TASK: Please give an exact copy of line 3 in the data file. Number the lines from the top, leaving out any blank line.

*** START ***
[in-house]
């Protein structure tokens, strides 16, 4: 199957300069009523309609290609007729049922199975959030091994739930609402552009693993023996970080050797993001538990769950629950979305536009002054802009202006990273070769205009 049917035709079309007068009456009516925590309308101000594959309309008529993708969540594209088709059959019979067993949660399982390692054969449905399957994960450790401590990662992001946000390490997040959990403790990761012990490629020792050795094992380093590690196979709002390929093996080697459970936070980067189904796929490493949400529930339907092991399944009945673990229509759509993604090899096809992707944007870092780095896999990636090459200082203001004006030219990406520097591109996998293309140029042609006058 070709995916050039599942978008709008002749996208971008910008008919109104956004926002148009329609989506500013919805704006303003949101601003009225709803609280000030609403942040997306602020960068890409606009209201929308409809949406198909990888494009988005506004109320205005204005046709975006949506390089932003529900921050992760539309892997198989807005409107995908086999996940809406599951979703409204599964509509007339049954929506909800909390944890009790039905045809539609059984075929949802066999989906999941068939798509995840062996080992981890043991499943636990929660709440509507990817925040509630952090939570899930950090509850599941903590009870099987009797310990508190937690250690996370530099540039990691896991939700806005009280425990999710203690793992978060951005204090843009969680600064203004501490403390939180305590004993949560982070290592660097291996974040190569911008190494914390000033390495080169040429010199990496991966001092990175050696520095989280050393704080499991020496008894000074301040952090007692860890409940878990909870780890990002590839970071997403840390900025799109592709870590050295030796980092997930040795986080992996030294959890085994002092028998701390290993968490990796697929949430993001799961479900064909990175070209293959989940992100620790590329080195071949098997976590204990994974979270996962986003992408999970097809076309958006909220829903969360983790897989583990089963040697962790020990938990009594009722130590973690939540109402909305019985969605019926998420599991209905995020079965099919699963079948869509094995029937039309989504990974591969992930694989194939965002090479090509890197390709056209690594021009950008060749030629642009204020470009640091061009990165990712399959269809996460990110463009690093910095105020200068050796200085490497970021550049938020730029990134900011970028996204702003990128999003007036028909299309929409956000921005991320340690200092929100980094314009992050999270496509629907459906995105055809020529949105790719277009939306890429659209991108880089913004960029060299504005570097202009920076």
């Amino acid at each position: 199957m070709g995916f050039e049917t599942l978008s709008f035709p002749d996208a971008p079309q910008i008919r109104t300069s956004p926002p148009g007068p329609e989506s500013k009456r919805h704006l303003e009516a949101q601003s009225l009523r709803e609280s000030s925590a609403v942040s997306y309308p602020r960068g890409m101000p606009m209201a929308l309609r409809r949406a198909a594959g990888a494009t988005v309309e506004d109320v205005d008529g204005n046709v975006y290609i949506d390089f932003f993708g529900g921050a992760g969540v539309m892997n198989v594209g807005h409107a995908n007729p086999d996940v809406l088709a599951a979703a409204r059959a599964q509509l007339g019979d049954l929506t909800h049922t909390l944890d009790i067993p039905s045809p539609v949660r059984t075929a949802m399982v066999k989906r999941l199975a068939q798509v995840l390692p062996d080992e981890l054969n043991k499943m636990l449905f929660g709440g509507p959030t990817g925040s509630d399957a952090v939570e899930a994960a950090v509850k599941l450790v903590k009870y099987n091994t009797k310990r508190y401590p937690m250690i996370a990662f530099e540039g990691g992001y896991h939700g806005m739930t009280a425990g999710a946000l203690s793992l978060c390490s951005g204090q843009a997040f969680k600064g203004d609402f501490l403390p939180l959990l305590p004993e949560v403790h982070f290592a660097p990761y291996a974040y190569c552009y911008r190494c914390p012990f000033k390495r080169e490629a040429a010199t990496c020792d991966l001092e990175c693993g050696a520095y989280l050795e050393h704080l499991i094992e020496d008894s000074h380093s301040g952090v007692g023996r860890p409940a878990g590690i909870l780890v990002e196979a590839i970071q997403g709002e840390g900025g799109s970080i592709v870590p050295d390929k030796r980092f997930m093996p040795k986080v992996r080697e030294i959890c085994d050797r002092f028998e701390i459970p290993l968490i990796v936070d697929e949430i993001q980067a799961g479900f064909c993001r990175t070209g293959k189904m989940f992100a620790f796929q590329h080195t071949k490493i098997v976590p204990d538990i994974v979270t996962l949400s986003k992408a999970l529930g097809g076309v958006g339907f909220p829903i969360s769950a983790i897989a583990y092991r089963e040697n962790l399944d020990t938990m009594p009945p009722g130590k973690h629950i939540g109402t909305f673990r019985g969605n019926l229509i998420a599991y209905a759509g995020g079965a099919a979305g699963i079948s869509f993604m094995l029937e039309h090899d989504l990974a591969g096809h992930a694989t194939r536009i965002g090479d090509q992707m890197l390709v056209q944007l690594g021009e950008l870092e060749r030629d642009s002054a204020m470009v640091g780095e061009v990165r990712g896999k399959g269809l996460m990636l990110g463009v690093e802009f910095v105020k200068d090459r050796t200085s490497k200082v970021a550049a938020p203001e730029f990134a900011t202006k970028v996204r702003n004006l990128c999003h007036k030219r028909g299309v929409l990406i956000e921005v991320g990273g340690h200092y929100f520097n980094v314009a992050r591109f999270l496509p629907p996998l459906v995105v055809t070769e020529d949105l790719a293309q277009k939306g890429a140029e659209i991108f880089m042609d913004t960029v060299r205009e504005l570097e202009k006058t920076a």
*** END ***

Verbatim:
């Amino acid at each position: 199957m070709g995916f050039e049917t599942l978008s709008f035709p002749d996208a971008p079309q910008i008919r109104t300069s956004p926002p148009g007068p329609e989506s500013k009456r919805h704006l303003e009516a949101q601003s009225l009523r709803e609280s000030s925590a609403v942040s997306y309308p602020r960068g890409m101000p606009m209201a929308l309609r409809r949406a198909a594959g990888a494009t988005v309309e506004d109320v205005d008529g204005n046709v975006y290609i949506d390089f932003f993708g529900g921050a992760g969540v539309m892997n198989v594209g807005h409107a995908n007729p086999d996940v809406l088709a599951a979703a409204r059959a599964q509509l007339g019979d049954l929506t909800h049922t909390l944890d009790i067993p039905s045809p539609v949660r059984t075929a949802m399982v066999k989906r999941l199975a068939q798509v995840l390692p062996d080992e981890l054969n043991k499943m636990l449905f929660g709440g509507p959030t990817g925040s509630d399957a952090v939570e899930a994960a950090v509850k599941l450790v903590k009870y099987n091994t009797k310990r508190y401590p937690m250690i996370a990662f530099e540039g990691g992001y896991h939700g806005m739930t009280a425990g999710a946000l203690s793992l978060c390490s951005g204090q843009a997040f969680k600064g203004d609402f501490l403390p939180l959990l305590p004993e949560v403790h982070f290592a660097p990761y291996a974040y190569c552009y911008r190494c914390p012990f000033k390495r080169e490629a040429a010199t990496c020792d991966l001092e990175c693993g050696a520095y989280l050795e050393h704080l499991i094992e020496d008894s000074h380093s301040g952090v007692g023996r860890p409940a878990g590690i909870l780890v990002e196979a590839i970071q997403g709002e840390g900025g799109s970080i592709v870590p050295d390929k030796r980092f997930m093996p040795k986080v992996r080697e030294i959890c085994d050797r002092f028998e701390i459970p290993l968490i990796v936070d697929e949430i993001q980067a799961g479900f064909c993001r990175t070209g293959k189904m989940f992100a620790f796929q590329h080195t071949k490493i098997v976590p204990d538990i994974v979270t996962l949400s986003k992408a999970l529930g097809g076309v958006g339907f909220p829903i969360s769950a983790i897989a583990y092991r089963e040697n962790l399944d020990t938990m009594p009945p009722g130590k973690h629950i939540g109402t909305f673990r019985g969605n019926l229509i998420a599991y209905a759509g995020g079965a099919a979305g699963i079948s869509f993604m094995l029937e039309h090899d989504l990974a591969g096809h992930a694989t194939r536009i965002g090479d090509q992707m890197l390709v056209q944007l690594g021009e950008l870092e060749r030629d642009s002054a204020m470009v640091g780095e061009v990165r990712g896999k399959g269809l996460m990636l990110g463009v690093e802009f910095v105020k200068d090459r050796t200085s490497k200082v970021a550049a938020p203001e730029f990134a900011t202006k970028v996204r702003n004006l990128c999003h007036k030219r028909g299309v929409l990406i956000e921005v991320g990273g340690h200092y929100f520097n980094v314009a992050r591109f999270l496509p629907p996998l459906v995105v055809t070769e020529d949105l790719a293309q277009k939306g890429a140029e659209i991108f880089m042609d913004t960029v060299r205009e504005l570097e202009k006058t920076a």